Almost time to start the journey. Preparations have been underway for a few months. I thought it might be useful to relate some of the issues and their solutions that seem to work for us.
Having never been to Asia, we decided against our usual “on your own” style. China was the most intimidating since my language skills are limited. The idea of finding my way around a couple of the largest cities in the world is beyond my skill set, especially reading signs and asking directions in Shanghai and Beijing. We decided to do a fully escorted tour for the Chinese portion of the trip. Friends who have used Viking River Cruises gave it high marks. Reservations were made and now we are a couple of days away from joining the cruise on the Yangtze River.
It took two trips to our own City of San Francisco to get our Chinese Visas. The first visit to the Chinese Consulate involved a long wait in line. Most of the regular tourists used a Visa application service. The paperwork was straight forward. Our return a few days later yielded a cool Visa sticker from the Consulate. The Consulate front door had been set on fire a few weeks before and security was heightened but nothing like Sochi. There are a bunch of people headed to China. There was a group of college-age Missionaries in front of us along with numerous folks with little kids heading back for a visit to relatives. Only other thing worthy of note were the “information” stands outside the Consulate protesting the Chinese occupation of Tibet and other transgressions. Since this was San Francisco, it was kind of expected.
To prepare ourselves for what we would be seeing and experiencing, we read. Each of us read a historical surveys of Japan and China. Peggy was a good sport and learned all of the Chinese dynasties. It was review for me but a few things have changed since my college days. Peking is no more except in the duck restaurants. My dear neighbor, Suzan lent me at least a hundred pounds of East Asian art books. I made a valiant effort but did not manage to read them all. At least I know what the three folds on Buddhas neck mean and that the earth is square and heaven a sphere. Good thing for Wikipedia although much of it may be blocked in China.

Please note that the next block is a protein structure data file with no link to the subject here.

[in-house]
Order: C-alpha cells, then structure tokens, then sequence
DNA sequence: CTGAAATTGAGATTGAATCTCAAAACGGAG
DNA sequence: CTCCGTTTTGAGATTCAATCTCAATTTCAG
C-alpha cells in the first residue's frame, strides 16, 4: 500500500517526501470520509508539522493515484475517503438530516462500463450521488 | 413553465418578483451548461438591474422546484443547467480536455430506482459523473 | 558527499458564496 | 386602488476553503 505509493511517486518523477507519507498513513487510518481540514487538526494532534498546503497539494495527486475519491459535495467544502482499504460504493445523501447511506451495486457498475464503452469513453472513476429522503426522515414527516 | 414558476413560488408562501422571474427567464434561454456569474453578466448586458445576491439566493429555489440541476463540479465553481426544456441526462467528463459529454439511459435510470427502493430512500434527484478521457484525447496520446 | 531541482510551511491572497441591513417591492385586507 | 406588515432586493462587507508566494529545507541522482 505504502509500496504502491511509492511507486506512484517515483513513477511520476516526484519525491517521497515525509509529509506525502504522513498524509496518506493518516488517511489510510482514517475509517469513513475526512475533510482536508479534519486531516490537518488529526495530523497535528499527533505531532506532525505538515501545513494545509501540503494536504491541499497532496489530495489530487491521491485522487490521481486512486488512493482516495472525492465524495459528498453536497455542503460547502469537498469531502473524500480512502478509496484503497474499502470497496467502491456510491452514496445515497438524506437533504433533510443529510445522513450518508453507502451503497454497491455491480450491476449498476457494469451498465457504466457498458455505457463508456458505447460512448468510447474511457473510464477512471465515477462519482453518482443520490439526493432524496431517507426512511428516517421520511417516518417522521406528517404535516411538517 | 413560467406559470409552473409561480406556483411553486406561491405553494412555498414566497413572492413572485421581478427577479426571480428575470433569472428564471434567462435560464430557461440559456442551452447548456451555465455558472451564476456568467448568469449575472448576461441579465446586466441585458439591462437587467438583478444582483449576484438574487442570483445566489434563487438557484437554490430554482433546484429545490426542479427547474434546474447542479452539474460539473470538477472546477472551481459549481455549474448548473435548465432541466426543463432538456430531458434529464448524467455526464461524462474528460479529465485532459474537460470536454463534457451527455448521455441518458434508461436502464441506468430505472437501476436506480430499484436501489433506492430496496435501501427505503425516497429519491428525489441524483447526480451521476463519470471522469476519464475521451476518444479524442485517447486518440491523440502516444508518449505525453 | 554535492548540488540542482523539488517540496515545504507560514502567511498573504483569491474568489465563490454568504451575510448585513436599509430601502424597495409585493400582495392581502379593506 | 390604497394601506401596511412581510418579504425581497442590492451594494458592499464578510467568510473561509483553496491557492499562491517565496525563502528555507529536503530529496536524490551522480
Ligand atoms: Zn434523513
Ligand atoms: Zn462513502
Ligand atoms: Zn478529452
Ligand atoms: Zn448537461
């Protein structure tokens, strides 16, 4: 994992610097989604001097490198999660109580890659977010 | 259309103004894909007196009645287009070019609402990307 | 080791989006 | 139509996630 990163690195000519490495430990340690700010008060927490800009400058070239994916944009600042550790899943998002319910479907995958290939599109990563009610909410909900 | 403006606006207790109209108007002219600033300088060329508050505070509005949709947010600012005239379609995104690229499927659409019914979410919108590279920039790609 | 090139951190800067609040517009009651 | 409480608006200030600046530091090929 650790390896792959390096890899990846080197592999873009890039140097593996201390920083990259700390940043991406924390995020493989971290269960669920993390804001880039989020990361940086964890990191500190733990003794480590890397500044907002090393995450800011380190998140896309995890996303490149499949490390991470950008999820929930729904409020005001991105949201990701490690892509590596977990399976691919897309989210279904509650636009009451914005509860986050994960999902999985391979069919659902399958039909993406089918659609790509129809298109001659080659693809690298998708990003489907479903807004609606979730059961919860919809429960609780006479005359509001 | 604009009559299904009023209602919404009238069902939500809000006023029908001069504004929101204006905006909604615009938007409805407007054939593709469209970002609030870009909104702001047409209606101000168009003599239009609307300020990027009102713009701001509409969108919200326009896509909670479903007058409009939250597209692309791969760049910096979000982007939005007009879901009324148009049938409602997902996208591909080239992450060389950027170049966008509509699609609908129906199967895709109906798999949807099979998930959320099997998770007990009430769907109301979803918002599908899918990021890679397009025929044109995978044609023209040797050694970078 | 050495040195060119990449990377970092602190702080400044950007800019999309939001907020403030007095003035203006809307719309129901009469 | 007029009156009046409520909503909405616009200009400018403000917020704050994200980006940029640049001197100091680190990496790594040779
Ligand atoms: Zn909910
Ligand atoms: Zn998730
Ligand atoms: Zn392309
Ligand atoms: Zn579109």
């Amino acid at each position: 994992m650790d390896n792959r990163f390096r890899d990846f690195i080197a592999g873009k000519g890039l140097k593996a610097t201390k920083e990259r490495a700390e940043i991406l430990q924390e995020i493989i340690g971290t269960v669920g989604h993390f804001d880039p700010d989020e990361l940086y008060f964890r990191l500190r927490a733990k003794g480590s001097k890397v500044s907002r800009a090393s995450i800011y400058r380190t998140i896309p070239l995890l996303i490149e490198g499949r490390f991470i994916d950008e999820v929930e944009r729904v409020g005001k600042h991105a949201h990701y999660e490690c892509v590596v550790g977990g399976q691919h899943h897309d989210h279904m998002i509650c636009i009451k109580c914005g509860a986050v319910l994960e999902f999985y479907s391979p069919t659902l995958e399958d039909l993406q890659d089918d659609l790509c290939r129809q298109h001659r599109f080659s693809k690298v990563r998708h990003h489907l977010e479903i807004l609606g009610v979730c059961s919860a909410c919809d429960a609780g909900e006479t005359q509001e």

As for blocked web sites, Facebook is behind the Great Firewall. I think I have figured a way to post these blogs and link them on Facebook. Hopefully, this will not irritate the Chinese authorities too much. I do not plan on being news on CNN. I may have to be idiom laden in my commentary. I figure the small group of Chinese old guys who make all the important decisions have other things to do.
We will be with the 5 Star tour through most of China until the last day when we are on our own in Beijing. We have to try one real Chinese hotel after all the nights in the “Westin” and on the cruise ship. Peggy picked the Double Happiness Courtyard Hotel in the traditional Hutong area of Beijing. What could go wrong in such a place with a name like that?
Packing is always a challenge. If we were only on the cruise ship, we would load up our 50 pound suitcase and another 20 pounds for carryon. Since we will be riding the Japanese trains, we need to pack lighter and have bags that can be maneuvered through the stations and to our hotel. Fortunately, Viking doesn’t have formal nights and the required suits. Instead we have packed bug spray (for the Yangtze mosquitos), rain gear and binoculars for viewing the Terra Cotta Warriors. We need pack layers as temperatures in China can range all over the place. We do not have respirators for Beijing and will hope for the best. Our dear friend Reiko, who we will be visiting in Japan, says that March-April is the best time to visit Japan. I hope our clothing selections will work there also. We expect plenty of Cherry blossoms.
I assume that we will be pretty much isolated in China from the normal Chinese lifestyle. Our visits will probably mean following the umbrella guide. We shall see. In Japan we will be on our own most of the time. The Japanese trains run on time and are spotless. Most Japanese speak some English. I need to brush up on the polite words for both countries. Japanese etiquette is extraordinary. We have purchased some small Yosemite gifts for our Japanese hosts along with business cards. I hope I have the bowing and hand gestures correct. I understand they give us westerners a bit if slack.
We also packed the usual clothesline, laundry soap and stopper for the sink in case laundry service is not as planned. First aid kit and TP will be there if needed. The usual collection of electronic gizmos and camera stuff are also in their little bags. We have provided each other with three days of each other’s clothing in case luggage gets lost. Be prepared.
I guess we are ready to go. We leave San Jose tomorrow and after crossing the International Dateline, we will be Shanghai late Thursday night. You will either see the blog links on Facebook or click the Follow button on the blog site. Bon Voyage!
Mark and Peggy